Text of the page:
Planning Minister hugely critical of Port Meadow development

Nicky Moeran, Save Port Meadow Campaign, Planning Minister Nick Boles MP and local MP Nicola Blackwood

22nd January 2014

‘One of the worst planning process I have ever encountered’ says Nick Boles and calls on the Council and University to apologise.

Planning Minister Nick Boles MP last week visited the controversial Oxford University accommodation development on the edge of the City’s Port Meadow, a Special Area of Conservation.  

The Minister said: ‘Nothing quite prepares you for the awfulness of it all until you see it in situ. It’s as if somebody had built the Maze prison on the edge of Oxford.’

He went on to describe the Roger Dudman Way development as ‘one of the worst examples of modern design I have seen in a year and a half as Planning Minister and one of the one of the worst examples of the planning process I have ever encountered‘.

He also said that ‘the City Council and University owe local people an apology‘.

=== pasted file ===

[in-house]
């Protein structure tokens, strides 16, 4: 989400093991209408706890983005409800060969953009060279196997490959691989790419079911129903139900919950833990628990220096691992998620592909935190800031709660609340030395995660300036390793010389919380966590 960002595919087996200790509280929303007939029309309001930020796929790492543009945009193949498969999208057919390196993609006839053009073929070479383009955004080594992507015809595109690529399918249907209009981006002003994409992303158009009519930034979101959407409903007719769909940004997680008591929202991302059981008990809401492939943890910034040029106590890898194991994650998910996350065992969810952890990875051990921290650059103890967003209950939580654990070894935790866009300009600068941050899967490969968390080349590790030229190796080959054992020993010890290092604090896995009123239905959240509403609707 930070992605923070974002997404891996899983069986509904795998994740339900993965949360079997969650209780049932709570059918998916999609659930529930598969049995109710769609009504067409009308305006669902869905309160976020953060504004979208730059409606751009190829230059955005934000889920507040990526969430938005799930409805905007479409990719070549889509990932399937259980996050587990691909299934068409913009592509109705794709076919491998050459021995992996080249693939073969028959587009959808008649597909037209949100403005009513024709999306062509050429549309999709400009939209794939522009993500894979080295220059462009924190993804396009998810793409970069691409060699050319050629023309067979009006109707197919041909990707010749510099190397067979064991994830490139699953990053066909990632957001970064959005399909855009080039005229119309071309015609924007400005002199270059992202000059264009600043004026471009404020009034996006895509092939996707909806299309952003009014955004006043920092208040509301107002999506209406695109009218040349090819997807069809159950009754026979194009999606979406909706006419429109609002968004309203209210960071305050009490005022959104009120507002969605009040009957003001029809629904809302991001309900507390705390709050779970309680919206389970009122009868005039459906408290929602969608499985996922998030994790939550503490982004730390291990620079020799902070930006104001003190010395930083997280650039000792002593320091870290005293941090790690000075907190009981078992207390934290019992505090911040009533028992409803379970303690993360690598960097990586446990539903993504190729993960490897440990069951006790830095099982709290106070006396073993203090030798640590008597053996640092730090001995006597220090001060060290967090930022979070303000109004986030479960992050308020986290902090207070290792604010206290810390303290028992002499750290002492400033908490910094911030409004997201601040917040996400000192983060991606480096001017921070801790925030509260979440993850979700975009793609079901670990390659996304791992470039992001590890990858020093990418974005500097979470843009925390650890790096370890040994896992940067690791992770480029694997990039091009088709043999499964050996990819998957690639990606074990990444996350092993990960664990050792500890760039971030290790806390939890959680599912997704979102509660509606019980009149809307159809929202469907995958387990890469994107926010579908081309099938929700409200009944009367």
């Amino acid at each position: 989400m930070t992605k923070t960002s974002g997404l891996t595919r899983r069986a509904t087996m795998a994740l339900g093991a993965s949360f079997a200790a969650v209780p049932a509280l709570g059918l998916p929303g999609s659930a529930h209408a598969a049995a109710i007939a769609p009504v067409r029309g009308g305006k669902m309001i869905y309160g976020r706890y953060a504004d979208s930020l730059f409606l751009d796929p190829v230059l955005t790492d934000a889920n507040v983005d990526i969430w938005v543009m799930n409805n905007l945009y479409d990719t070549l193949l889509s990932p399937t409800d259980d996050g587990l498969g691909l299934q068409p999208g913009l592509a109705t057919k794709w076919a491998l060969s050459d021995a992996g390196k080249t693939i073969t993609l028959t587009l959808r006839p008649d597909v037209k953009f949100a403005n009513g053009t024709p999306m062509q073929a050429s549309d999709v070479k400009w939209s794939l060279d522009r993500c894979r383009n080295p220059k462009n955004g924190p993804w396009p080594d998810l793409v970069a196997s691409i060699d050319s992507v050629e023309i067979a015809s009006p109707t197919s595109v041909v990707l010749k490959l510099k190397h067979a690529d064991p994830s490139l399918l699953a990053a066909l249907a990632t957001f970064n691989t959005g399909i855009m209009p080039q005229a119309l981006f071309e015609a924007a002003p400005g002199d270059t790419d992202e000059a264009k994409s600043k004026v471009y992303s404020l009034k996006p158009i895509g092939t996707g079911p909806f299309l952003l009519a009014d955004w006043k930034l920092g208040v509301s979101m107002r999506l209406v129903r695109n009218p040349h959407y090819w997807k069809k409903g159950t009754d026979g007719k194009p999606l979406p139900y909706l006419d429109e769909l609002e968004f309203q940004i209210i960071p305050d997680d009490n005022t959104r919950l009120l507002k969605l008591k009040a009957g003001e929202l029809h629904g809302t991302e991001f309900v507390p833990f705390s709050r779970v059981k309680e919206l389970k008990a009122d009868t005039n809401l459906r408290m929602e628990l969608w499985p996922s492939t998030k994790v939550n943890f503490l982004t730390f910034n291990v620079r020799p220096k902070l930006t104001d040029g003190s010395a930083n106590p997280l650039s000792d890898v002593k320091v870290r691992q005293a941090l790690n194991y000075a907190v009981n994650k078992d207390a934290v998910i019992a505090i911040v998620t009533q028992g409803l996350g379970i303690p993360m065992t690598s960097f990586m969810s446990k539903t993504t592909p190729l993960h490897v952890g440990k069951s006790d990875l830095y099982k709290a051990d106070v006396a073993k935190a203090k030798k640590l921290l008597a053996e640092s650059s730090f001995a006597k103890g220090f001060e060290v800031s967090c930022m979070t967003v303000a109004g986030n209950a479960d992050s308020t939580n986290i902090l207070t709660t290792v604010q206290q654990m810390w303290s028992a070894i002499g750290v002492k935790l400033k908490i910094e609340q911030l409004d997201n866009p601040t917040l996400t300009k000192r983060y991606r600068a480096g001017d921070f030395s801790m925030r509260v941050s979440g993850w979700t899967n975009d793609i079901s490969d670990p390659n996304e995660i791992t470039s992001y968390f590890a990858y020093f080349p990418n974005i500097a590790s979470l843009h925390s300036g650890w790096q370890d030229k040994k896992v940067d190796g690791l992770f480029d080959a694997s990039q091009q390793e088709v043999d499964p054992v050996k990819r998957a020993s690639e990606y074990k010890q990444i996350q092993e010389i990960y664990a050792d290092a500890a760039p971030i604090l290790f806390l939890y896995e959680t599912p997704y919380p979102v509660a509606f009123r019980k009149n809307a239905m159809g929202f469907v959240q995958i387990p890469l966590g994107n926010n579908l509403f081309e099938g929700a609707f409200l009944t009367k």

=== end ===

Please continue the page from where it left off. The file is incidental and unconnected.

Hear, hear!

Sadly, the City Council’s response was not to apologise but to continue digging itself into a hole.   Council leader Bob Price even went on BBC Radio Oxford to claim that statutory consultees such as English Heritage had not complained about the scheme.

That’s because English Heritage was never consulted!   All part of the atrocious consultation process that took place, as confirmed by the Council’s own Review which found that ‘some of those most affected were not involved or even aware of the application or processes’.

Mr Price went on to say that it was ‘difficult to see precisely what was getting people so exercised’.

After all this time, he still hasn’t understood how angry and upset the people of Oxford are about the cavalier approach that has been taken to one of our most beautiful natural and historic sites. 

An apology would indeed be a great start but what we also need now is action to start putting things right.   As a result of CPRE Oxfordshire’s court case last year, the City Council and the University have agreed to undertake a retrospective Environmental Impact Assessment.   We hope they will engage in this process fully and frankly, but so far the signs aren’t good…